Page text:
During the medieval period, samurai often wrote special poems, known as jisei, in the hours before their deaths. The tradition originated in Zen Buddhism, and fused three important principles from Zen tradition:
– The material world is transient and impermanent
– Understanding reality requires an absence of self-nature and acceptance (or pursuit) of emptiness
– Attachment to the world causes suffering
The earliest recorded jisei was written by Prince Ōtsu, a younger son of Emperor Temmu, just before the prince’s execution in 686.
Customarily, composition of jisei was done only by members of Japan’s nobility, samurai, poets, or Buddhist priests. The poem was supposed to seek (and contain) a new viewpoint on life, as acquired by the poet’s view through the lens of his impending death.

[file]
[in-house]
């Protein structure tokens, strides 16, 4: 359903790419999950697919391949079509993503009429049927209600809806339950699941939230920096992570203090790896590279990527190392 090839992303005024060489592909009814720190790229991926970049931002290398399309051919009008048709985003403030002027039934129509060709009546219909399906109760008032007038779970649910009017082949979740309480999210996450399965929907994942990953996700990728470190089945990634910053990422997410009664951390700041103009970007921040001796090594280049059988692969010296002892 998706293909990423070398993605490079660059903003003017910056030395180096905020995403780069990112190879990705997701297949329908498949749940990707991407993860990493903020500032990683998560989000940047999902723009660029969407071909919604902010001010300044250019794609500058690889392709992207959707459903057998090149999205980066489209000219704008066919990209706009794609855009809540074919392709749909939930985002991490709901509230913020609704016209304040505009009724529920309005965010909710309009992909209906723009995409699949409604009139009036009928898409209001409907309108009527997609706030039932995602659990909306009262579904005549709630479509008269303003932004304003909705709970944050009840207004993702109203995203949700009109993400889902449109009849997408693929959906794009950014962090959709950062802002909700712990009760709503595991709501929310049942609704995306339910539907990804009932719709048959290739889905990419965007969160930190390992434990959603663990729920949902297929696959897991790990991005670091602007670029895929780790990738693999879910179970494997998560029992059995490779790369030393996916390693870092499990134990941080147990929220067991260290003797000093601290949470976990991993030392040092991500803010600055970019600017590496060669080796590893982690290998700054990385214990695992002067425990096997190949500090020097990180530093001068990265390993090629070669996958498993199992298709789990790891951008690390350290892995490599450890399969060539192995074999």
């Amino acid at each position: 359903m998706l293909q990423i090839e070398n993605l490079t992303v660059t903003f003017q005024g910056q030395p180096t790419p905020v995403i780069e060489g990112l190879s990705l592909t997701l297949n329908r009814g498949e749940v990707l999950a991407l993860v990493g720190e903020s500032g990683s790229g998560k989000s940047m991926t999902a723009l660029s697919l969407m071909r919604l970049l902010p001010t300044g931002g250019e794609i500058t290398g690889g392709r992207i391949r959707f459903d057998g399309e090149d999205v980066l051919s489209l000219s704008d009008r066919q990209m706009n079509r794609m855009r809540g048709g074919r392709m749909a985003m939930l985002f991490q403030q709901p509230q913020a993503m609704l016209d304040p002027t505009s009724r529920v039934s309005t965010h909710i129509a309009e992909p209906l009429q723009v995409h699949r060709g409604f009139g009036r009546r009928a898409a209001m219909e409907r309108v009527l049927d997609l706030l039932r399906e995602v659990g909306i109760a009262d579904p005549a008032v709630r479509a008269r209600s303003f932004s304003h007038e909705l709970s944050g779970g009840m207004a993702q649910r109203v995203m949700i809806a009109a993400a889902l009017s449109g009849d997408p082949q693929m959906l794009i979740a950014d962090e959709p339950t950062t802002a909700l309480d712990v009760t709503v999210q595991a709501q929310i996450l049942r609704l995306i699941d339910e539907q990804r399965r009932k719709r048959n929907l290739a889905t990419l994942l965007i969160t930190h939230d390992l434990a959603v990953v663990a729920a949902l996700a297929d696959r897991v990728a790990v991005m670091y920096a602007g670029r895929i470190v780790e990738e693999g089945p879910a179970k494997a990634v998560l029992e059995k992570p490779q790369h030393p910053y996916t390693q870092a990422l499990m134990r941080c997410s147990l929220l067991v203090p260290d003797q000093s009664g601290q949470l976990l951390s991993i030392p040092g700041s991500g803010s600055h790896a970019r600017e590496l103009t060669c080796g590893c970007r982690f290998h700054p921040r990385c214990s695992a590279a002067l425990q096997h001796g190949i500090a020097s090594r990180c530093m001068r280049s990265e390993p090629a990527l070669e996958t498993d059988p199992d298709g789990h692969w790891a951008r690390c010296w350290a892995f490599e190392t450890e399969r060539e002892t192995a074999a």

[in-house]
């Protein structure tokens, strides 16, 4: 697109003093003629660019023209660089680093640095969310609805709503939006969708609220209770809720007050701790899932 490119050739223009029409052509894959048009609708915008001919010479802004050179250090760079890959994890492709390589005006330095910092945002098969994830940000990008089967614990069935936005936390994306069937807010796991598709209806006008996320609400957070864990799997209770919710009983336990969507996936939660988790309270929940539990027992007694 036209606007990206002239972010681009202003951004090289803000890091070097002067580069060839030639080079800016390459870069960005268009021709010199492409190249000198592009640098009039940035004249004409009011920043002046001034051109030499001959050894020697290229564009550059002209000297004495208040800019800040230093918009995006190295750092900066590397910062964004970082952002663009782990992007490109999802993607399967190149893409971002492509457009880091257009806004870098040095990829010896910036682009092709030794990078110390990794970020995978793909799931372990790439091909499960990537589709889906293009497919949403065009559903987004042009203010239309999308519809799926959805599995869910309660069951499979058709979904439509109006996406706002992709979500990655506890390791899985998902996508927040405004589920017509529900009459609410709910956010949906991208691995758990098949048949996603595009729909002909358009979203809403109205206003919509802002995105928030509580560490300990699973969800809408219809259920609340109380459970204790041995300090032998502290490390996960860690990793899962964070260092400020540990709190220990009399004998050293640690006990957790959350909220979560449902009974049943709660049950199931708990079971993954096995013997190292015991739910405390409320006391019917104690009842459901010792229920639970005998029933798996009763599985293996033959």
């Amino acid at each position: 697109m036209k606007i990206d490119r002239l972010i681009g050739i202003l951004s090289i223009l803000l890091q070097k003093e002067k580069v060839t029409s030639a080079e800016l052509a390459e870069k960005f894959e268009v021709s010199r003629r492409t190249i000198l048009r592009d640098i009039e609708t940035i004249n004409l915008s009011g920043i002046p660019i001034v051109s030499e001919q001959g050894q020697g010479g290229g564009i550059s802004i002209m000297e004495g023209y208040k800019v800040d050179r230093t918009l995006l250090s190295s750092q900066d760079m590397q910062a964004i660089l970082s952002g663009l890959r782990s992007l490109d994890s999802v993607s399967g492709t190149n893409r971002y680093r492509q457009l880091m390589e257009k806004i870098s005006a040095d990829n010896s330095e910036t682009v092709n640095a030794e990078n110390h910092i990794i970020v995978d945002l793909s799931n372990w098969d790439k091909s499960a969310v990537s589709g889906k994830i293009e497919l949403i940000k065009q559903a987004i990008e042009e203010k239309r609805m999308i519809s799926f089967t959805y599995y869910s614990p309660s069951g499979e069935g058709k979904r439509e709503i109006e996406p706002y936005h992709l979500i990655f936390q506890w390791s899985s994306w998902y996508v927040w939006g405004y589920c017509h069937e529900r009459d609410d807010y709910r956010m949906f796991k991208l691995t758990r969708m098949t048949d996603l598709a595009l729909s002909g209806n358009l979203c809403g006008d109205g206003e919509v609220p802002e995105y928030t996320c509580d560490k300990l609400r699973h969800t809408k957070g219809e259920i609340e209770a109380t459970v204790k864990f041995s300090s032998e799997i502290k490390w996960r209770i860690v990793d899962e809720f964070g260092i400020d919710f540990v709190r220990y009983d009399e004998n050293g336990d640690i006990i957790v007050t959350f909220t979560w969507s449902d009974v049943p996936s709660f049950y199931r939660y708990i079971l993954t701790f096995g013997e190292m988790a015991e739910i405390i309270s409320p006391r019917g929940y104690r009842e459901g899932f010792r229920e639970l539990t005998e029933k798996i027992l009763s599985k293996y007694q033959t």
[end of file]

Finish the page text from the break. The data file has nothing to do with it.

Most jisei were composed in the form of tanka–a traditional style of Japanese poem containing 5 lines and 31 total syllables, arranged in the pattern 5-7-5-7-7. At times, however, jisei also took the form of haiku–17-syllable poems arranged in three lines with the syllable pattern 5-7-5.
Although they dealt with serious topics, some jisei also displayed the author’s sense of humor, like this one composed by Moriya Sen’an, just before his death in 1838:
Bury me when I die
beneath a wine barrel
in a tavern.
Hopefully, the cask will leak.
In Japanese, the final line reads moriyasennan, which is also a pun on the author’s name.
Samurai movies sometimes show a warrior composing a poem before committing seppuku, but rarely explain the history behind the custom. Now you know.
The concept also appears in my newest Hiro Hattori mystery, Betrayal at Iga, where ninja detective Hiro Hattori and his Portuguese Jesuit sidekick, Father Mateo, discuss the concept in the context of whether a samurai’s death was suicide…or murder.